In the case of Kidman’s Masha, or many other wellness gurus both in real life and film, it can’t be discounted that she is a woman. Wellness, for better or worse, is seen in our society as a feminine pursuit, which can make it immediately suspect. “These positions of power have been traditionally assigned to women, almost in a witchy way,” says Halberstam. Like the medicine women and witches of folklore, these women use knowledge to achieve what could be considered magical results and, by extension, create power for themselves. They say, “we know how to use the pharmaceuticals and botanicals and wellness rituals in ways that can either kill you or cure you, and we’ll decide which,” he says. “There’s a sense of new forms of power located in femininity.” And, as with any type of power, it can be met with, and sometimes bolstered by, fear.
There’s more to what makes wellness thrillers scary than just the setting and the people. At their core, movies and TV shows like Nine Perfect Strangers are about our own paradoxical relationship to change. “You want to tap into the thing that makes you better and superior, but what if that thing is terrible? What if that thing is a horrifying monstrosity?” asks Hansen. “Horror lets us experience that but not actually do it.”
“There is a deep moral uncertainty at the heart of it and you never know whether wellness is a force of good or evil,” adds Halberstam. Often, when it comes to wellness, this moral uncertainty is illustrated by drug use. In both Nine Perfect Strangers and The White Lotus, drugs come into play in various ways. On one hand, they’re a crutch that must be conquered in order to live a fully realized life; on the other, if substances are used in the name of healing, then they are allowed. The suspense comes from where that line is drawn and whether consent is given.
Getting even further down the rabbit hole, it’s impossible to separate wellness from discussions of class. The wellness industry has long been criticized as exploitative and centered around wealthy, white experiences. Wellness thrillers mine that critique in the name of fear. “We actually like to see rich people punished,” notes Hansen. As audiences, we’re meant to root for the working-class outsiders, but when the rich, arrogant kid gets killed at summer camp, we actually cheer. It’s a long-standing trope. Take Alfred Hitchcock’s Rebecca. “Joan Fontaine plays this very mousy kind of character, but she’s brought into this incredibly wealthy environment and Rebecca, the villain of the piece, is never seen,” Hansen says. “We still hate her because she’s so elegant and in-charge and aristocratic.”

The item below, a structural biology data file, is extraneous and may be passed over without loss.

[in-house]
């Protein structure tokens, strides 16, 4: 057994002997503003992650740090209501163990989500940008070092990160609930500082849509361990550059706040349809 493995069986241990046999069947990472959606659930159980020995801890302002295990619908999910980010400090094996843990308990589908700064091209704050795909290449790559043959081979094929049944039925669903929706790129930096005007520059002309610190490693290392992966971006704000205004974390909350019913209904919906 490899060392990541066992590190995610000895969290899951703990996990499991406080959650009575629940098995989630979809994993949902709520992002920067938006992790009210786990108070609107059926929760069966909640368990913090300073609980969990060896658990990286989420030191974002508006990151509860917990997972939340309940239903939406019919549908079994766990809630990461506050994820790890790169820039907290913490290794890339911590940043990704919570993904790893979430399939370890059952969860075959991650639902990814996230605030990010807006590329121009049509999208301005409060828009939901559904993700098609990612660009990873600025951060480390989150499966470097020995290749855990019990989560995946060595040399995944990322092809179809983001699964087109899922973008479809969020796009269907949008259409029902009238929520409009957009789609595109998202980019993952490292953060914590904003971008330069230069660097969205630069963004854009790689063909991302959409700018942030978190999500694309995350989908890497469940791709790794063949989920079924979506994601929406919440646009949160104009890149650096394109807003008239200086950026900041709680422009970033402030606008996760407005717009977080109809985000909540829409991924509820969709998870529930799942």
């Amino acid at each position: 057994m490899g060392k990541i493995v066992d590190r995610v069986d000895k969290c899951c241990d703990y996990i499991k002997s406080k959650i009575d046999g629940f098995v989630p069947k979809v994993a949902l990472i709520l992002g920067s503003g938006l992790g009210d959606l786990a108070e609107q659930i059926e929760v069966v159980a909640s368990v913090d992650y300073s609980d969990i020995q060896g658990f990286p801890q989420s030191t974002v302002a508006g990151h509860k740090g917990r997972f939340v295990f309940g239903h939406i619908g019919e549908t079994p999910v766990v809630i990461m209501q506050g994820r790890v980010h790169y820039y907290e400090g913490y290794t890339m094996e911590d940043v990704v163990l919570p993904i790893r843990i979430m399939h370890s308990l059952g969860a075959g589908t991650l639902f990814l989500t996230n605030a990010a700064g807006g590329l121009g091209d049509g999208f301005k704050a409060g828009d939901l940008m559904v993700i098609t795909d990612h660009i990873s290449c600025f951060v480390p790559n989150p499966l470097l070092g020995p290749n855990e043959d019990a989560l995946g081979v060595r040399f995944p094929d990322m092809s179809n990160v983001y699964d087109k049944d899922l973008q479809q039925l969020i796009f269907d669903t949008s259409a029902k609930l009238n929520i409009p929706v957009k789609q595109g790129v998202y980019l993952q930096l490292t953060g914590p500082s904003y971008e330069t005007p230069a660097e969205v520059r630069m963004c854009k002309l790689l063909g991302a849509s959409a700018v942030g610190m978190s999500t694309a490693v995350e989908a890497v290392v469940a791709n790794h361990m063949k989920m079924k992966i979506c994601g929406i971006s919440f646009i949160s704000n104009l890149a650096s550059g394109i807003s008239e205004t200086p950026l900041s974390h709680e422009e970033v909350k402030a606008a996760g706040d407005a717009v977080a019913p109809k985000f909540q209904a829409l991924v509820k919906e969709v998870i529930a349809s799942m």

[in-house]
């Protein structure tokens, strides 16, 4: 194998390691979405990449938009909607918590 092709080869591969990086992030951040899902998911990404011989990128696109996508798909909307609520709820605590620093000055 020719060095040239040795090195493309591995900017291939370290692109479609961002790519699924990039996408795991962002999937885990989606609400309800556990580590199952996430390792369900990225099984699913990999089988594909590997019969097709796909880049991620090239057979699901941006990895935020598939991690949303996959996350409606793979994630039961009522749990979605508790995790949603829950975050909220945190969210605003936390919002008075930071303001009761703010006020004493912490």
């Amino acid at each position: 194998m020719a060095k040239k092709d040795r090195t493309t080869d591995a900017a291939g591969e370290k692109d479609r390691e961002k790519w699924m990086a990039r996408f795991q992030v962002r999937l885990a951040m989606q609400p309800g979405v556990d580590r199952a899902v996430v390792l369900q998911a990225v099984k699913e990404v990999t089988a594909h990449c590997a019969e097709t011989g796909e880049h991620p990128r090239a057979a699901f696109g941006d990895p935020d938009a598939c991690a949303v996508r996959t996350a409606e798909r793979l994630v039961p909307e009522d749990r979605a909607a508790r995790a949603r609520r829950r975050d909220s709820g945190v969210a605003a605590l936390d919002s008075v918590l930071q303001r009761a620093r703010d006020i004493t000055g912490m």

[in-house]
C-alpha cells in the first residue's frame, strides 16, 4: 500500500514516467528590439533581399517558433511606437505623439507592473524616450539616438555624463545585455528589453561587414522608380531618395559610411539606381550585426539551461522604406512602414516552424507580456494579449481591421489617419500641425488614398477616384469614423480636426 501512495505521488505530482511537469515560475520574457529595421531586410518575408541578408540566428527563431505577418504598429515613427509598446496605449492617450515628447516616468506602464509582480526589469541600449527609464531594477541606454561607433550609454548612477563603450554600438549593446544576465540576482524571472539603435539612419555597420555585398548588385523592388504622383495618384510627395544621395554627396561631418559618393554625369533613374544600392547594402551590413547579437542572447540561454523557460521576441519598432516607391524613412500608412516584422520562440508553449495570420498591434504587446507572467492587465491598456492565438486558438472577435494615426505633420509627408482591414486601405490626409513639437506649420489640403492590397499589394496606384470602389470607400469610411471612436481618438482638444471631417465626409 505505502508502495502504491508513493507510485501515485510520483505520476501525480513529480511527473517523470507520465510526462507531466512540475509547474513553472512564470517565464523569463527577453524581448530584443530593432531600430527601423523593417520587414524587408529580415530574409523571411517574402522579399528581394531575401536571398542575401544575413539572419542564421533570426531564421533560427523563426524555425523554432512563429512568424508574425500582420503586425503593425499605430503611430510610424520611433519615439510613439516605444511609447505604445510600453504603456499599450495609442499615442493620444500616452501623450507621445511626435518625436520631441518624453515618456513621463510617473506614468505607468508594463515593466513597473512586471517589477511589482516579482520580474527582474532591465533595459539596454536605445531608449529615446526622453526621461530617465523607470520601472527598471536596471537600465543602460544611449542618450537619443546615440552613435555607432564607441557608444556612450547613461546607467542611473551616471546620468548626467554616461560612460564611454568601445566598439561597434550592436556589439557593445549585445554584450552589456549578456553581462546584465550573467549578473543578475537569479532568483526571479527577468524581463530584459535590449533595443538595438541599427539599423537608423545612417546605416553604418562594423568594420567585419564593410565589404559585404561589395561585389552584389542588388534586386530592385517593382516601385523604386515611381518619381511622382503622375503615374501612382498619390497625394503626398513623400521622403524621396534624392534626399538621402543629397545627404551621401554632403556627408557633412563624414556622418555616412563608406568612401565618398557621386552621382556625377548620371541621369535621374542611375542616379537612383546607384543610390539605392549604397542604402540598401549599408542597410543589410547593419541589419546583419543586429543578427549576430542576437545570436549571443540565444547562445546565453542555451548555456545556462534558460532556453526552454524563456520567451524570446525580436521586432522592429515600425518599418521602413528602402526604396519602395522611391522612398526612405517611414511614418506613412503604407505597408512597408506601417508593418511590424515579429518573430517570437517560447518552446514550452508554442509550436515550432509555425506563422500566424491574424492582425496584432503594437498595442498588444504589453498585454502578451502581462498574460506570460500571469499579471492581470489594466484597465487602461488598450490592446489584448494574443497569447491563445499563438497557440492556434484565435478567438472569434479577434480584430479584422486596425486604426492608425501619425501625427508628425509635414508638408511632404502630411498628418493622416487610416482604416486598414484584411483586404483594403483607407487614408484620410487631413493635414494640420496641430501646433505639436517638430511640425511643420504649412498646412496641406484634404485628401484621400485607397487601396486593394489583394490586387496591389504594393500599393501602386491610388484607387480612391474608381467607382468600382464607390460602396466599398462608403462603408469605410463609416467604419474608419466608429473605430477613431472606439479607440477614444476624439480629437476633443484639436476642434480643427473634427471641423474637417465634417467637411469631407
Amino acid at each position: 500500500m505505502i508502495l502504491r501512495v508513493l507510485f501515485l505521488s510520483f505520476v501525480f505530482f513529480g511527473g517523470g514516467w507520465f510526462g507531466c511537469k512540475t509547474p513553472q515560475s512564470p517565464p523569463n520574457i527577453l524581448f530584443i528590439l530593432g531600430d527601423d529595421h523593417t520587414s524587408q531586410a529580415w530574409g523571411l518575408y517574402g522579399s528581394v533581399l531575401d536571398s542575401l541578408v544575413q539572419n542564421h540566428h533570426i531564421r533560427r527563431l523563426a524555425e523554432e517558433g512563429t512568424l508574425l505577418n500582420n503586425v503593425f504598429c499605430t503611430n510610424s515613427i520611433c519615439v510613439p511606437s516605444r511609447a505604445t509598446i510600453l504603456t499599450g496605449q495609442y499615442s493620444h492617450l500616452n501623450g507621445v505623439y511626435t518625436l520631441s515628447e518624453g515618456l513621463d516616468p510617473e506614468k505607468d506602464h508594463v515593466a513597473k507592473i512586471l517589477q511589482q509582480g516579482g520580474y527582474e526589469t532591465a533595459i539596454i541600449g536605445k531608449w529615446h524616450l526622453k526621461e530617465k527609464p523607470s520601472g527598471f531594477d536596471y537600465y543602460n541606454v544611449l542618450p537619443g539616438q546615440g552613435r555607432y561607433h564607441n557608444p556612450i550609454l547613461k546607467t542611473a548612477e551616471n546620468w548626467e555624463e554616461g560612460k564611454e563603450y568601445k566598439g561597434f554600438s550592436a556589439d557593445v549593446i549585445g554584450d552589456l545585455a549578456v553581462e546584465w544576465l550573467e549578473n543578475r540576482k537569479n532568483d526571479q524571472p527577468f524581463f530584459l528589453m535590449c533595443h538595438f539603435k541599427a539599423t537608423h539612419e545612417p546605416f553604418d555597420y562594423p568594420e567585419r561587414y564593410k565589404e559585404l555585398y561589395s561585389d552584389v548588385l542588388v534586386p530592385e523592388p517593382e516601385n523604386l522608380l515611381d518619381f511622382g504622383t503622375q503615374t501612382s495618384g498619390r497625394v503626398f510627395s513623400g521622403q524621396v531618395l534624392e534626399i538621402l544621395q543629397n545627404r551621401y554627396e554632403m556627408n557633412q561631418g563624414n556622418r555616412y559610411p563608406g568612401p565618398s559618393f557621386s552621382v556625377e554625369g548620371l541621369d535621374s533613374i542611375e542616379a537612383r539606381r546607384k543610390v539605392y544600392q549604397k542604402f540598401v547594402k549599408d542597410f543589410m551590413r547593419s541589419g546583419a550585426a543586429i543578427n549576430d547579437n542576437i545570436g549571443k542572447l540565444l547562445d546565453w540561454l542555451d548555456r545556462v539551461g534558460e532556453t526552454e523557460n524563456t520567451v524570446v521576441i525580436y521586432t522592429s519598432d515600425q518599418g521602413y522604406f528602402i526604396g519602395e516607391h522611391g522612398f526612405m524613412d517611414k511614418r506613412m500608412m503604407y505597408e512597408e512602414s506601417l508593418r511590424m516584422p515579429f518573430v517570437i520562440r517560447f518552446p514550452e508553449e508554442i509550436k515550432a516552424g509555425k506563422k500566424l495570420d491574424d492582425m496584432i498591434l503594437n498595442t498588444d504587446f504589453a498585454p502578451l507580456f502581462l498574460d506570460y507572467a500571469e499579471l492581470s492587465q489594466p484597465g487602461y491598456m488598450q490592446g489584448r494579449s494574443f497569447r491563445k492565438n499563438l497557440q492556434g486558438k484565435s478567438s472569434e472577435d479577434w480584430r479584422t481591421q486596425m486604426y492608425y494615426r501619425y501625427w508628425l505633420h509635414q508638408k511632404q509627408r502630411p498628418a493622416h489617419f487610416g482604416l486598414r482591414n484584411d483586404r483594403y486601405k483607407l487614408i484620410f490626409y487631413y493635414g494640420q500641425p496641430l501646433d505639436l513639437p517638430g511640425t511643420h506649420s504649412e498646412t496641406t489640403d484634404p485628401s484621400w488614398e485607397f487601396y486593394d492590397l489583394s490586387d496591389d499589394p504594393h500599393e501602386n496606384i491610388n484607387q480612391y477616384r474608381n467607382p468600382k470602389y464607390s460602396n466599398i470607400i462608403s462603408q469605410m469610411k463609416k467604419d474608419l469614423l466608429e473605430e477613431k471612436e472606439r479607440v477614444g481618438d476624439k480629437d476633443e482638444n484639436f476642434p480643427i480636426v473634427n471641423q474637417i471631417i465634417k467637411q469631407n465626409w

Both Nine Perfect Strangers and The White Lotus blend the issue of class with the issue of race. Race is certainly not a rare theme in modern thrillers either (think about Get Out), and in the case of both shows, it manifests alongside class in the employee relationships. There’s “a kind of hostility” that lurks beneath the surface in these relationships, says Halberstam, that helps to ramp up the tension. “You begin with a kind of Eden premise that everything is perfect for the rich and white,” he says, but it soon becomes clear it’s not.
But still, despite all that, it could just be that wellness reflects the current time we’re living in and that, to be honest, is a freaking scary time. “People are worried about being contaminated by the world around them, by other people, by germs they can’t see, by an invisible world of bacteria that is invading them,” says Halberstam. “There is a kind of primal fear of contamination that sets us up to be naive subjects for a wellness industry that may or may not have our best interests in mind.” After almost two years of a pandemic, who wouldn’t want to escape to a fancy resort or wellness retreat. Until we remind ourselves that those places might not be safe either.